In this article I will cover steps and actions we took in order to ensure a seamless migration of our current SQL Database server to a new one. This will include a lot of recommendations and what issues we faced both in testing and real environment.
Before starting with any actions make sure you have the following:
– Elevated rights, preferably Administrator that can allow you to stop services, reconfigure ODBC and make several file changes in protected paths.
– In case you do not master the SQL, yet, get a good DB admin to follow this: KB 7960893:
Recommendation: have an DNS alias name created of the current DB Server and start this procedure. When the new SQL DB is ready, just modify the alias name in DNS to point to the new SQL Server. This will give some leverage, in case something goes wrong with the new one, to revert back in short amount of time. (just a matter or changing the alias IP back to old server and restarting services)
-Master password for the SSO ([email protected]). This is the initial password and even if you change it in the mean time you need the primary password to continue. If you do not have it or forgot it, than the only option is to re-install the vCenter Server completely.
– Server database user (ex :vpxuser) and password are a must, in order to reconfigure the ODBC DSN;
In case you do not have it, than the process just got a hell lot complicated and for the sake of space I will not cover this one here.
Modify the ODBC Data Source :
Note: As a recommendation: have a snapshot of your vCenter server before you start the changes.
a. Stop all vCenter Server related services.
In case you are in doubt just stop them all:
Note: Just make sure that the Single Sign-On Service is the last one to stop
b. Change vCenter database location:
From the ODBC connections replace the current SQL server with the new alias name. Select the name and click “Configure”; go through the wizard to complete the modification.
Note: launch the 64 bit version: C:\Windows\System32\odbcad32.exe
c. Change vCenter Update Manager database location:
From the ODBC32 connections replace the current SQL server with the new alias name. Select than name and click “Configure”; go through the wizard to complete the modification.
Note: now, open the 32 bit version C:\Windows\SysWOW64\odbcad32.exe
Note: Recommendation – always type the password for the vpxd user or the DB user that will connect to the database. In the test lab when the password was pasted on, a space was caught in there and the vCenter Server service failed to start; we had to re-configured the DSN by typing the password, instead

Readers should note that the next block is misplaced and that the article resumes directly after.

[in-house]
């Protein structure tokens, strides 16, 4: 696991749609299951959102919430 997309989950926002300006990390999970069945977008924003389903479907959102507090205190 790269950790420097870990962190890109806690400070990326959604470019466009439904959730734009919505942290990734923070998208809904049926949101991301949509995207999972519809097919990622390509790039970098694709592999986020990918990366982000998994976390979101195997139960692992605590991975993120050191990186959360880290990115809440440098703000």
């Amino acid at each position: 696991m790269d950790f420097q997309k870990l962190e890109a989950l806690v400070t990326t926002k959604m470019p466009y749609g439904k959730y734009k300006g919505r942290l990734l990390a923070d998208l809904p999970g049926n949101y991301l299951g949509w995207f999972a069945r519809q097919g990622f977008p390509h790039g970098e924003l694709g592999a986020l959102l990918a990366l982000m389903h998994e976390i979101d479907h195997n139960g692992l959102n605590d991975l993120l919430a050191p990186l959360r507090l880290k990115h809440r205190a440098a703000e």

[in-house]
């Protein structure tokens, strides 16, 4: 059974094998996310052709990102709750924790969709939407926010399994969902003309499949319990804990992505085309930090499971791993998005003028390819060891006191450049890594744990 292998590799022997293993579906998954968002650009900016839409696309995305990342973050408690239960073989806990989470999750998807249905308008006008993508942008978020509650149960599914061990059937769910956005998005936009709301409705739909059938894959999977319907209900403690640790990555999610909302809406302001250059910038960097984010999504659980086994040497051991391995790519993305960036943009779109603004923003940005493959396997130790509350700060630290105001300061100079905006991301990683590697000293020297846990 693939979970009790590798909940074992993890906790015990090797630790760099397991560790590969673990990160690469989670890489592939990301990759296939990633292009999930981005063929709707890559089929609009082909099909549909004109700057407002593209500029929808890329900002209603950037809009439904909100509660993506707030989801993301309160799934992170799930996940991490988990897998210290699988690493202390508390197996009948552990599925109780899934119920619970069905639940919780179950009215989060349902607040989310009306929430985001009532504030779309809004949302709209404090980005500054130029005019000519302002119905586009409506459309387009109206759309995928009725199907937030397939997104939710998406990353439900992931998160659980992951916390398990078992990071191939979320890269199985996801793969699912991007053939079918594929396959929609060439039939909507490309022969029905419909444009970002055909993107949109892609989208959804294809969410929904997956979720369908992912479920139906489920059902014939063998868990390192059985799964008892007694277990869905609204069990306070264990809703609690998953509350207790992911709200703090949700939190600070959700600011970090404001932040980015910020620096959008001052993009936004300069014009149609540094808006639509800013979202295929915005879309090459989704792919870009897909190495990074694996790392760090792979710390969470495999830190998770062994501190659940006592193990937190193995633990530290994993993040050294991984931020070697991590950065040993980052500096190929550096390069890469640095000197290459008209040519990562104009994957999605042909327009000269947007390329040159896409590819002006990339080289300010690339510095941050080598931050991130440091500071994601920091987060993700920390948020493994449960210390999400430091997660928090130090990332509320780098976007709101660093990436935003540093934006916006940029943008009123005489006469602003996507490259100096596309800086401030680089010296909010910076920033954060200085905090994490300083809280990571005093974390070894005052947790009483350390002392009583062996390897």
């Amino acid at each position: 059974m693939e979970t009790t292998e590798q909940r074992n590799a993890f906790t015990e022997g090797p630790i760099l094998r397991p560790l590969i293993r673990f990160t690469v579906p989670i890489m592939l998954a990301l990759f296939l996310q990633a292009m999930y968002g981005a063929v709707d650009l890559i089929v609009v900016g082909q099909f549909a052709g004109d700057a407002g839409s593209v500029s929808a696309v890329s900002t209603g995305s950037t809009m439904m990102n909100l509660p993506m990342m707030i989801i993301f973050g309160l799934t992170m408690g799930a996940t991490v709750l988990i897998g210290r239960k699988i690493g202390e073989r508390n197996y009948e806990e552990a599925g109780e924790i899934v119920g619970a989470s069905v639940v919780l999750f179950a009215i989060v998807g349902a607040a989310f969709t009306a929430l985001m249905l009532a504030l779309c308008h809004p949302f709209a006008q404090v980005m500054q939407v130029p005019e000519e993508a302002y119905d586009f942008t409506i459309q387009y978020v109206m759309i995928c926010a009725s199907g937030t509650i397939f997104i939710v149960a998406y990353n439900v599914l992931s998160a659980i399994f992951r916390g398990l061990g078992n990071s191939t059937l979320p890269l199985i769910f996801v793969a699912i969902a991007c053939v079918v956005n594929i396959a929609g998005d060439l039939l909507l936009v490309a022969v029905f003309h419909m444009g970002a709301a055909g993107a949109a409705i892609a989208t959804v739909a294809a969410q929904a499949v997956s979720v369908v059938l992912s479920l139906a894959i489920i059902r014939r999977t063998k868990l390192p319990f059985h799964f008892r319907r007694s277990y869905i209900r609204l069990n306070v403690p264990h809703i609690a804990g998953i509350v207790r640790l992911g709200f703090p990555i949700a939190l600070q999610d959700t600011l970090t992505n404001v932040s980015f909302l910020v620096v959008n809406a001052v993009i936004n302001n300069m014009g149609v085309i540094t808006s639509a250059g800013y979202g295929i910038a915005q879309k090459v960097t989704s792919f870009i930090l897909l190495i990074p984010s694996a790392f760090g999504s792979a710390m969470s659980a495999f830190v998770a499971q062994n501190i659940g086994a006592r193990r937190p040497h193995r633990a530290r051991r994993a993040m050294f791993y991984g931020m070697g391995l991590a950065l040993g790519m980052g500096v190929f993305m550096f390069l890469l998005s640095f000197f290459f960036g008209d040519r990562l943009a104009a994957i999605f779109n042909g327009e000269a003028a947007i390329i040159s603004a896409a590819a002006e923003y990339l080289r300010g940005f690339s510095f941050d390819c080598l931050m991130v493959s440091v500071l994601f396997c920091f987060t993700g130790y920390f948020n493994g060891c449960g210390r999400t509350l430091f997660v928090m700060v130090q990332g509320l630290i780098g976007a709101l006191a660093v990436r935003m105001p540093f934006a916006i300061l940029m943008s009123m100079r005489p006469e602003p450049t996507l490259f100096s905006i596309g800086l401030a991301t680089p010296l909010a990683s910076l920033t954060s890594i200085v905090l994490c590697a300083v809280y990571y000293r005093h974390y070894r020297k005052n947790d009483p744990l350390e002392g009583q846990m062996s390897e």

Change vCenter SSO Database location
– determine what database SSO is configured to use: open a cmd prompt with elevated rights and change run directory to C:\Program Files\VMware\Infrastructure\SSOServer\utils\ (this is the default location!)
– type and run:
ssocli manage-secrets -a listallkeys
When prompted, supply the master password. (and as mentioned before: know it and type it down):
Note: go to “C:\Program Files\VMware\Infrastructure\SSOServer\webapps\ims\WEB-INF\classes” (this should be the default location!)
Open the jndi.properties file to see if the modification of the database configuration for the SSO server and verify the values which were supposed to be updated.
– on the server where SSO is installed, edit the file
C:\Program Files\VMware\Infrastructure\SSOServer\webapps\lookupservice\WEB-INF\classes\config.properties and check the following entry db.host = […] and modify it if needed:
Change vCenter WebServices DB location
Modify the Tomcat server settings for the vCenter Management Webservices that are not controlled through the ODBC/DSN connection:
– go to C:\ProgramData\VMware\VMware VirtualCenter\ (for Windows 2008) or C:\Documents and Settings\All Users\Application Data\ VMware\VMware VirtualCenter\ (for Windows 2003) and edit the file ”database_name.properties” (ex: vcdb.properties)
– modify the following entry to reflect the DB changes:
Note: It should be the only *.properties file in this directory.:
Restart the vCenter Server
If reboot is not an option than restarting the services will suffice in most of the cases.
Restart the services that you stopped
Note: Make sure that the Single Sign-On Service is started before starting the VMware vCenter Server service.
And here is a problem that we always faced: the vCenter Server service will not start in the first run so try to start it again and should work, as in most of the times but in case the service is stuck in “Starting” than it needs to be forcefully stopped like this:
- start elevated prompt and check the service’s process ID Number – “sc queryex vpxd“
- kill the process for the PID you’ve just identified – “taskkill /PID […]“
- the service will restart automatically and no need for manual restart.
Note: This should be normal behavior unless the default “Recovery” parameters of the service’s properties were modified.
I need to mention that this is not a complete “issue compilation” but the ones faced on testing environment.
Luckily, I learned from mistakes and on production all went smoothly.
1. vCenter Single Sign-On service fails. VMWare KB 2045528
2. vCenter Service fails VMWare KB 1006482
3. vCenter Single Sign-On fails to connect to a Microsoft SQL instance. VMWare KB 2039092
4. Update Manager fails with the error: database unavailable or has network problems. VMWare KB 1015223
5. VirtualCenter Management WebServices service fails. VMWare KB 2010958
I hope you find this useful and remember: spare no ink and let me know what you think!